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Anders HILLBORG (b. 1954)
Beast Sampler for orchestra (2014) [9:43]
O dessa ögon for soprano and strings (2011) [4:39]
Cold Heat for orchestra (2010) [14:25]
Sirens for two sopranos, mixed choir and orchestra (2011) [32:32]
Ida Falk Winland (Sirens) (soprano), Hannah Holgersson (O dessa ögon, Sirens) (soprano)
Eric Ericson Chamber Choir, Swedish Radio Choir (Sirens)
Royal Stockholm Philharmonic Orchestra/Sakari Oramo (Beast Sampler, O dessa ögon); David Zinman (Cold Heat); Esa-Pekka Salonen (Sirens)
rec. November 2013 and 2014, Stockholm Concert Hall, Stockholm, Sweden
Reviewed as a 24/96 download from eClassical
Pdf booklet includes sung texts and translations
World première recordings
BIS BIS-2114 SACD [62:28]

I first encountered the work of Swedish composer Anders Hillborg in 2011; that was on another BIS release, Eleven Gates, which included King Tide, Exquisite Corpse and Dreaming River (review). There the Royal Stockholm Philharmonic – led variously by Sakari Oramo, Alan Gilbert and Esa-Pekka Salonen – are at their scruff-grabbing best. As expected from this source the recording is pretty spectacular as well. This time around Oramo and Salonen are joined by David Zinman in a series of new pieces dedicated to each of them in turn; the exception is O dessa ögon, an Uppsala University commission.

As Christopher Stark points out in his enthusiastic liner-notes, Beast Sampler derives its title from two things; the subjective notion of the orchestra as a living beast; and the technique of sampling, as used in electronic music. The piece, commissioned by the Stockholm, Gothenburg and NDR orchestras, is very impressive indeed; its string and woodwind glissandi are especially thrilling, the whole thing delivered in powerful, gut-punching sound. Rest assured, though, Hillborg eschews what he calls sado-masochism of the musical kind, so even those who avoid contemporary repertoire should find something to latch onto here.

All too often accessibility is used as a lip-curling synonym for anodyne, but once again Hillborg has come up with a riveting, highly accomplished score that should silence all doubters. Oramo, who rarely disappoints, keeps it all on track; the recording is a stunner, surpassing Eleven Gates for sheer thrust, intensity and detail. As ‘post-modernist collages’ go this is as good as it gets. The rarefied loveliness of O dessa ögon (Oh these eyes), is a welcome contrast to all that growl and prowl. Based on a poem by the 20th-century Swedish poet Gunnar Ekelöf it’s simply and soaringly sung by soprano Hannah Holgersson. As before, Oramo and his band are in rapt attendance throughout.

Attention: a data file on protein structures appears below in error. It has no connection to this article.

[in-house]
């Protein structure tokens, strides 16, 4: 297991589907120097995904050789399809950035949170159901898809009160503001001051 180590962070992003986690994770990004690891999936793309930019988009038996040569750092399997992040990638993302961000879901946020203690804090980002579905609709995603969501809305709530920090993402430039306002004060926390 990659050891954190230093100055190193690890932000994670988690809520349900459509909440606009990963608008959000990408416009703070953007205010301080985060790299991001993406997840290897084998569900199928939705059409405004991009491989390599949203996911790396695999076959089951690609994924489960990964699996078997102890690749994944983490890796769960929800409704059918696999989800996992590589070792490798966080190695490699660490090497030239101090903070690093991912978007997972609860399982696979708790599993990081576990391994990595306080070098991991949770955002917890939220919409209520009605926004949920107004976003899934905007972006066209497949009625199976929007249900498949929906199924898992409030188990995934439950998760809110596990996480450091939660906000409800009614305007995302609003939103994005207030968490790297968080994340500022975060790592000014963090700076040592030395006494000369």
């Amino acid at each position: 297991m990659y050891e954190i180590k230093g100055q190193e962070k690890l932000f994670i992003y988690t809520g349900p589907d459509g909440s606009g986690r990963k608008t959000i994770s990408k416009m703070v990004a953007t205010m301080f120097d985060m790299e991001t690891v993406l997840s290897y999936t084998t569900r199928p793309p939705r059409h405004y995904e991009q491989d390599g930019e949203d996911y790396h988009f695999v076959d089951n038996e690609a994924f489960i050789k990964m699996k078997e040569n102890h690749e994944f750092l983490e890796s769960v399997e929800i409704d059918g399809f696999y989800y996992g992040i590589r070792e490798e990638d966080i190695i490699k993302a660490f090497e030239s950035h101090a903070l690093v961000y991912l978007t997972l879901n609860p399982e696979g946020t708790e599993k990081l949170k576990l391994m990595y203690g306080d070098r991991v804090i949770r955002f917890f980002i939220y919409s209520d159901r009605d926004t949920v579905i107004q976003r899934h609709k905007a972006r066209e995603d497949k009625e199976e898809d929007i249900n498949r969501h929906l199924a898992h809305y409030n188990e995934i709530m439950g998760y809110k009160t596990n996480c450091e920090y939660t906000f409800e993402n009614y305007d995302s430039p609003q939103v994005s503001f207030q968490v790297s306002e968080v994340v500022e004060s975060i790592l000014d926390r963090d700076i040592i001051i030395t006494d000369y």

David Zinman leads the Stockholm players in ‘his’ segment, Cold Heat; it’s also a joint commission, this time led by the Berliner Philharmoniker. Stark refers to the ‘seabird elasticity’ of this continuously evolving and sonically eventful piece; as I recall this apt phrase is derived from the final movement of Eleven Gates. There’s a strange majesty to Hillborg’s writing here, with unexpected rhythmic irruptions from time to time. It’s all strongly characterised and powerfully projected; incidentally, the marvellous trombone players and the various drummers must be mentioned in dispatches. In short, Cold Heat is incredibly fertile and engaging music; indeed, I found myself reaching for the Repeat button several times during the course of this review.

Sirens was commissioned by another set of fine orchestras, the Los Angeles Philharmonic and the Chicago Symphony; it's directed here by its dedicatee, Esa-Pekka Salonen. As its title implies the piece, scored for two sopranos, mixed choir and orchestra, is based on Homer’s Odyssey; there are some additional words by the composer himself. And while Stark’s notes are very readable they can be a tad fulsome at times; for example he speaks of Hillborg’s array of ‘finely curated sonic objects’, which could just be a candidate for Pseuds Corner. Never mind, his heart’s in the right place and the work itself – the composer’s longest to date – is what really matters.

Sirens opens with a series of sea-surging glissandi, and it’s not long before we hear the voices that drew those ancient mariners towards a treacherous shore. The scoring is understated and transparent; as for the two sopranos, Ida Falk Winland and Hannah Holgersson, they sustain their impossibly long and often stratospheric lines with a poise and precision that’s just astonishing. The two choirs acquit themselves well, too. More important, especially in this epic context, Sirens has a compelling narrative that both enthrals and enchants. The orchestral underpinnings are modest, the effects profound, and it all has a quiet beauty – an ineffable sadness, too – that’s deeply affecting.

I might tease Mr Stark about his turns of phrase, but on this we are as one: in Sirens Hillborg is at the height of his considerable powers. Factor in committed singing, playing and direction and you have a modern masterpiece that really deserves to endure. Indeed, the BBC should follow up their decision to include Beast Sampler in the 2015 Proms with Sirens in 2016; its ear-pricking spatial effects – no doubt even more telling in BIS’s multi-channel mix – are perfectly suited to the Albert Hall.

These pieces find Hillborg at his most inspired and inspiring; superb musicianship and stellar sound complete the package.

Dan Morgan



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